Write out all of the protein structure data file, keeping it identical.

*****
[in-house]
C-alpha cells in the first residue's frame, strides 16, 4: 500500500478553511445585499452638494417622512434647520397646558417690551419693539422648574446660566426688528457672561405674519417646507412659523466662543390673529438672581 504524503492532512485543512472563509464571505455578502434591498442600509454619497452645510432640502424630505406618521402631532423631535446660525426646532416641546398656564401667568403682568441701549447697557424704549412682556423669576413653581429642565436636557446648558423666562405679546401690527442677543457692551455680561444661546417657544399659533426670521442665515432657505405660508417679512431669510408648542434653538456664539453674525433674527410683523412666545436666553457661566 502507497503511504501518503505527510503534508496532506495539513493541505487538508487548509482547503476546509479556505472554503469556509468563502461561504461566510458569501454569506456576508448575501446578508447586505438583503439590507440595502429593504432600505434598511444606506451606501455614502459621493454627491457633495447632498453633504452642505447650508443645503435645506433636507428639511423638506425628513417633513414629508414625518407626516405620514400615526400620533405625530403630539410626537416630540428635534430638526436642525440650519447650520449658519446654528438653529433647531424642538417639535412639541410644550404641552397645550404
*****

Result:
[in-house]
C-alpha cells in the first residue's frame, strides 16, 4: 500500500478553511445585499452638494417622512434647520397646558417690551419693539422648574446660566426688528457672561405674519417646507412659523466662543390673529438672581 504524503492532512485543512472563509464571505455578502434591498442600509454619497452645510432640502424630505406618521402631532423631535446660525426646532416641546398656564401667568403682568441701549447697557424704549412682556423669576413653581429642565436636557446648558423666562405679546401690527442677543457692551455680561444661546417657544399659533426670521442665515432657505405660508417679512431669510408648542434653538456664539453674525433674527410683523412666545436666553457661566 502507497503511504501518503505527510503534508496532506495539513493541505487538508487548509482547503476546509479556505472554503469556509468563502461561504461566510458569501454569506456576508448575501446578508447586505438583503439590507440595502429593504432600505434598511444606506451606501455614502459621493454627491457633495447632498453633504452642505447650508443645503435645506433636507428639511423638506425628513417633513414629508414625518407626516405620514400615526400620533405625530403630539410626537416630540428635534430638526436642525440650519447650520449658519446654528438653529433647531424642538417639535412639541410644550404641552397645550404